In the Sharing System Preferences panel, click on the Internet tab. Set the Share your connection from pop-up menu to Bluetooth, then check any Ethernet ports listed in the To computers using section below.
You should now be able to use your GPRS connection in Parallels.
...only the filename transfered over to the Mac, but the content was empty. That's because the text clipping keeps the actual text in the resource fork of the file.
So to solve this problem, I simply use the -E option in scp, and both the filename and resource forks are preserved. According to man scp, this only works if both Macs have 10.4 or later installed on their machines. You must also make sure you have ssh enabled. So this would look like the following:
The :Desktop after the IP address means that Desktop is relative to the home user's account. For an absolute path use :/, followed by the path name. If you want to preserve the modification and access times as well as the content, then in addition use the -p option:
scp -Ep user@hostname:path path
Of course, these options can also be applied if you are sending a file using scp to a remote machine.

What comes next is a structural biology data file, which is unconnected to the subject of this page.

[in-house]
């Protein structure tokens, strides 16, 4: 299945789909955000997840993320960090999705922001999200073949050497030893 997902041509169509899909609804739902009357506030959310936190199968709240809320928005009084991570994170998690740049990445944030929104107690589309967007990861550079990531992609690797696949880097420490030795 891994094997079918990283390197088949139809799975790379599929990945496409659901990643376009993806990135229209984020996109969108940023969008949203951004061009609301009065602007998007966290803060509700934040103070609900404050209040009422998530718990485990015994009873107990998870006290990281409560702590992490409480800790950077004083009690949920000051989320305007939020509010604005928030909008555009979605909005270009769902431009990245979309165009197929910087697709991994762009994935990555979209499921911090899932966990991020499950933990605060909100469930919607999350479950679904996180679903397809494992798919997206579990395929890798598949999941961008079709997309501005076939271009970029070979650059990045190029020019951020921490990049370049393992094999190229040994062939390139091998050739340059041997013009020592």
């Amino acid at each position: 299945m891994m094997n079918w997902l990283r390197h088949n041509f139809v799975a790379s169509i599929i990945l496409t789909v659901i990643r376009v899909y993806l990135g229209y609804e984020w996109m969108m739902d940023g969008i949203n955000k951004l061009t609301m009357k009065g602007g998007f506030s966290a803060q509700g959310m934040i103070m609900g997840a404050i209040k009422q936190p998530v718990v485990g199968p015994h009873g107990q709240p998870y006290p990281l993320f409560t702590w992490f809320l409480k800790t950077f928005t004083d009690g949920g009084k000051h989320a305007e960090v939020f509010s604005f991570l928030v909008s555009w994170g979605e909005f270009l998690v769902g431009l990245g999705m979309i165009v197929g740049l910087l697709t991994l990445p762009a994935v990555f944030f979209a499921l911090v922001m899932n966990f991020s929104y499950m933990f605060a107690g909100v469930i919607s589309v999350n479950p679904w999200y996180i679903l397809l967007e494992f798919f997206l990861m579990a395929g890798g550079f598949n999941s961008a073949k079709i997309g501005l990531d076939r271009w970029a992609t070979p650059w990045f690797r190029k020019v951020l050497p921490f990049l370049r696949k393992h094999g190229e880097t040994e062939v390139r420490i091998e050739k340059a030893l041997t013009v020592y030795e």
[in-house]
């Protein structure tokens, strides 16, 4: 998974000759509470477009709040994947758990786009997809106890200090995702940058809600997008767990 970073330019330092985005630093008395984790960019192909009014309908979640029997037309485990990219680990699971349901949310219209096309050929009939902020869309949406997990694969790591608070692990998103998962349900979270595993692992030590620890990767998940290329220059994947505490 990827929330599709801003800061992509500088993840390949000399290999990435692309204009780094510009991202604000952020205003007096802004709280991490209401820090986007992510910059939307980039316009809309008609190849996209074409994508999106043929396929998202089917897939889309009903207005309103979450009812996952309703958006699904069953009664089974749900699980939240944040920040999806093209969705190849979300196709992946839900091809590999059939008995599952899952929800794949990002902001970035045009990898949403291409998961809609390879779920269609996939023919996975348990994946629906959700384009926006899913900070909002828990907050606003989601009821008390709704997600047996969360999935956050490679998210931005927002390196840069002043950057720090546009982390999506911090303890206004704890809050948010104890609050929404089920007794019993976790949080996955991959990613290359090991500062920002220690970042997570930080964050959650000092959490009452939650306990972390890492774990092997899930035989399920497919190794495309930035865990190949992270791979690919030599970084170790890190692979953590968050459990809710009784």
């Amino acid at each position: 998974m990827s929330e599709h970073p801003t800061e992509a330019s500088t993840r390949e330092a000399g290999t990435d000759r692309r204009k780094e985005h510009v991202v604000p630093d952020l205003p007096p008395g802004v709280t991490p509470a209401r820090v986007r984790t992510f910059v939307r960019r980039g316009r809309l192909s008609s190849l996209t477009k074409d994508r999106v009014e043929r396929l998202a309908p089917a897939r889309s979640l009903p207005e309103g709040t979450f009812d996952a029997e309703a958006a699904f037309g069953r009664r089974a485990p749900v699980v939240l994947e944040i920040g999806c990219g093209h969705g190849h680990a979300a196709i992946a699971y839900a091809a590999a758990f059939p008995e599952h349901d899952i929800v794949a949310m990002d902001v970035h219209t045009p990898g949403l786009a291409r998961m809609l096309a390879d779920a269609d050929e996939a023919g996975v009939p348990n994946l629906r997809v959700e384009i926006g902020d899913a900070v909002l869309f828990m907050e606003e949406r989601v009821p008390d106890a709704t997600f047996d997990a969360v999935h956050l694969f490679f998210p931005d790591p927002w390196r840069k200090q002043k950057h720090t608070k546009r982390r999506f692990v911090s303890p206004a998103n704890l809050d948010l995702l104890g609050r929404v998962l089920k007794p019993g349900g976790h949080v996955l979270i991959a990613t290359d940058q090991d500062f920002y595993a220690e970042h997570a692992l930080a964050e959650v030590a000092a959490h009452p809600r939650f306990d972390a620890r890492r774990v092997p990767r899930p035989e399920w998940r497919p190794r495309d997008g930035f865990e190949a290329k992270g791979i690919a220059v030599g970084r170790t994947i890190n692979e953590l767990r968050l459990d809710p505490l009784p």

For years I had thought that the Finder's Go » Connect To Server (Command-K) feature only worked on the local network. I discovered, almost by accident, that if I know the IP address and user password of a Mac anywhere in the world, I can connect to it (assuming it has sharing enabled) using Connect to Server, and transfer files to/from to my heart's content.
This has been very useful when I'm working from home and need a file located on my work computer. Of course, that also means anyone else could do the same, which is a good reason to maintain a robust password!
For the last couple of weeks, I've had a most annoying problem: Personal File Sharing (in the Sharing System Preferences panel) on my Mac Pro would crash whenever I connected to the machine from another Mac. I could restart file sharing, but it would crash again the next time I tried to connect. To further complicate troubleshooting, connecting as a guest worked perfectly -- it was only when I tried to login as me that file sharing would crash. Needless to say, this made it most difficult to transfer files around the house. After much work with Google, trying to find the right terms to search with, I eventually stumbled onto the solution ... right here on our very own forums! To make the solution a bit easier for others to find, I'm posting it here, without the crash logs and other detail you can find in the linked post above.
The problem turned out to be a missing file, com.apple.ByteRangeLocking.plist, which is supposed to reside in the top-level /Library » Preferences folder. On my Mac Pro, it was missing (as was /var/db/BRLM.db, another file sharing-related file). The fix? You can copy the file from another Mac. However, it's a simple file, and forum poster voldenuit posted the contents: